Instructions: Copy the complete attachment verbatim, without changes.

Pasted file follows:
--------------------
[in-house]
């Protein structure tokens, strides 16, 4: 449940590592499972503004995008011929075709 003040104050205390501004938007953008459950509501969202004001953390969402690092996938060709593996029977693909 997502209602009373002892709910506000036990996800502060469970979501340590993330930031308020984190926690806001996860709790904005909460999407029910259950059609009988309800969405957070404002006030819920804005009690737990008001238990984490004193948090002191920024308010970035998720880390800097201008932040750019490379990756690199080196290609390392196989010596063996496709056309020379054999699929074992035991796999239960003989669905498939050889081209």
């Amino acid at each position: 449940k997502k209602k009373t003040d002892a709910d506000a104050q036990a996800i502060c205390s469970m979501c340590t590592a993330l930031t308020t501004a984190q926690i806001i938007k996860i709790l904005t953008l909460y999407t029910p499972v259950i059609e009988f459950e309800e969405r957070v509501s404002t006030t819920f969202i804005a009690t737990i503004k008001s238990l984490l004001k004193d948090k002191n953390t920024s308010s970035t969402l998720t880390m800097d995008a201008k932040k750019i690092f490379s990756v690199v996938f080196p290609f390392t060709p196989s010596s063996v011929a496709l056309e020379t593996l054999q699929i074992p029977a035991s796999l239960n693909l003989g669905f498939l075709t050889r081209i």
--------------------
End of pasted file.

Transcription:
[in-house]
């Protein structure tokens, strides 16, 4: 449940590592499972503004995008011929075709 003040104050205390501004938007953008459950509501969202004001953390969402690092996938060709593996029977693909 997502209602009373002892709910506000036990996800502060469970979501340590993330930031308020984190926690806001996860709790904005909460999407029910259950059609009988309800969405957070404002006030819920804005009690737990008001238990984490004193948090002191920024308010970035998720880390800097201008932040750019490379990756690199080196290609390392196989010596063996496709056309020379054999699929074992035991796999239960003989669905498939050889081209």
């Amino acid at each position: 449940k997502k209602k009373t003040d002892a709910d506000a104050q036990a996800i502060c205390s469970m979501c340590t590592a993330l930031t308020t501004a984190q926690i806001i938007k996860i709790l904005t953008l909460y999407t029910p499972v259950i059609e009988f459950e309800e969405r957070v509501s404002t006030t819920f969202i804005a009690t737990i503004k008001s238990l984490l004001k004193d948090k002191n953390t920024s308010s970035t969402l998720t880390m800097d995008a201008k932040k750019i690092f490379s990756v690199v996938f080196p290609f390392t060709p196989s010596s063996v011929a496709l056309e020379t593996l054999q699929i074992p029977a035991s796999l239960n693909l003989g669905f498939l075709t050889r081209i």